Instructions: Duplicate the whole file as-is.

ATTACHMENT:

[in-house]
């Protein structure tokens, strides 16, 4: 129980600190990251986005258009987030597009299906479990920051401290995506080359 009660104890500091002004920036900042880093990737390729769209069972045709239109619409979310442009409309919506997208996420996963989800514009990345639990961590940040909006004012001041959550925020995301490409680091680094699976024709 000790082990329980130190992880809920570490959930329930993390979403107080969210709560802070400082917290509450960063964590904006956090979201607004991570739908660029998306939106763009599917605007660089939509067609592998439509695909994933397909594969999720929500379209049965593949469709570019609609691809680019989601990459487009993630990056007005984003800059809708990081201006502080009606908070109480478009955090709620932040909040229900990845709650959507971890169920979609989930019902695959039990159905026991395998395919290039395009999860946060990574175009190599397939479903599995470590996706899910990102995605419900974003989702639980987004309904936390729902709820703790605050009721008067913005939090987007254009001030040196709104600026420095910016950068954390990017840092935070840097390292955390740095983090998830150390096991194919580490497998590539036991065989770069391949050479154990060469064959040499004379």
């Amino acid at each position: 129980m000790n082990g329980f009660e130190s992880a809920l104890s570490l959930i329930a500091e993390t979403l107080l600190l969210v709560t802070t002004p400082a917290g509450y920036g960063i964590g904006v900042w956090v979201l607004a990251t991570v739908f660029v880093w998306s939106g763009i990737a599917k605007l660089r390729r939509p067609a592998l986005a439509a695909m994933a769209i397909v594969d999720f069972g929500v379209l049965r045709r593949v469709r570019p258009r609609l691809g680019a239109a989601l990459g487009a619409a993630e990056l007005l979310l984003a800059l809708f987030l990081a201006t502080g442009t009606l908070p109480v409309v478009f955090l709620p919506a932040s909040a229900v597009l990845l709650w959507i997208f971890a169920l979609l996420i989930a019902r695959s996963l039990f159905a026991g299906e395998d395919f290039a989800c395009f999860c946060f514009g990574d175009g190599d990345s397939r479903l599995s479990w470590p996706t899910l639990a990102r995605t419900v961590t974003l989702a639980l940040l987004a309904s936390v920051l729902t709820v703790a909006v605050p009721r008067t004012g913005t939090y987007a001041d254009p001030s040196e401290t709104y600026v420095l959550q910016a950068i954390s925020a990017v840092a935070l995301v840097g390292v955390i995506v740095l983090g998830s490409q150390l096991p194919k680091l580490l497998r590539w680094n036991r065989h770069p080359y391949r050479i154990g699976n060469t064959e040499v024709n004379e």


[in-house]
């Protein structure tokens, strides 16, 4: 129980600190990251986005258009987030597009299906479990920051401290995506080359 009660104890500091002004920036900042880093990737390729769209069972045709239109619409979310442009409309919506997208996420996963989800514009990345639990961590940040909006004012001041959550925020995301490409680091680094699976024709 000790082990329980130190992880809920570490959930329930993390979403107080969210709560802070400082917290509450960063964590904006956090979201607004991570739908660029998306939106763009599917605007660089939509067609592998439509695909994933397909594969999720929500379209049965593949469709570019609609691809680019989601990459487009993630990056007005984003800059809708990081201006502080009606908070109480478009955090709620932040909040229900990845709650959507971890169920979609989930019902695959039990159905026991395998395919290039395009999860946060990574175009190599397939479903599995470590996706899910990102995605419900974003989702639980987004309904936390729902709820703790605050009721008067913005939090987007254009001030040196709104600026420095910016950068954390990017840092935070840097390292955390740095983090998830150390096991194919580490497998590539036991065989770069391949050479154990060469064959040499004379």
């Amino acid at each position: 129980m000790n082990g329980f009660e130190s992880a809920l104890s570490l959930i329930a500091e993390t979403l107080l600190l969210v709560t802070t002004p400082a917290g509450y920036g960063i964590g904006v900042w956090v979201l607004a990251t991570v739908f660029v880093w998306s939106g763009i990737a599917k605007l660089r390729r939509p067609a592998l986005a439509a695909m994933a769209i397909v594969d999720f069972g929500v379209l049965r045709r593949v469709r570019p258009r609609l691809g680019a239109a989601l990459g487009a619409a993630e990056l007005l979310l984003a800059l809708f987030l990081a201006t502080g442009t009606l908070p109480v409309v478009f955090l709620p919506a932040s909040a229900v597009l990845l709650w959507i997208f971890a169920l979609l996420i989930a019902r695959s996963l039990f159905a026991g299906e395998d395919f290039a989800c395009f999860c946060f514009g990574d175009g190599d990345s397939r479903l599995s479990w470590p996706t899910l639990a990102r995605t419900v961590t974003l989702a639980l940040l987004a309904s936390v920051l729902t709820v703790a909006v605050p009721r008067t004012g913005t939090y987007a001041d254009p001030s040196e401290t709104y600026v420095l959550q910016a950068i954390s925020a990017v840092a935070l995301v840097g390292v955390i995506v740095l983090g998830s490409q150390l096991p194919k680091l580490l497998r590539w680094n036991r065989h770069p080359y391949r050479i154990g699976n060469t064959e040499v024709n004379e």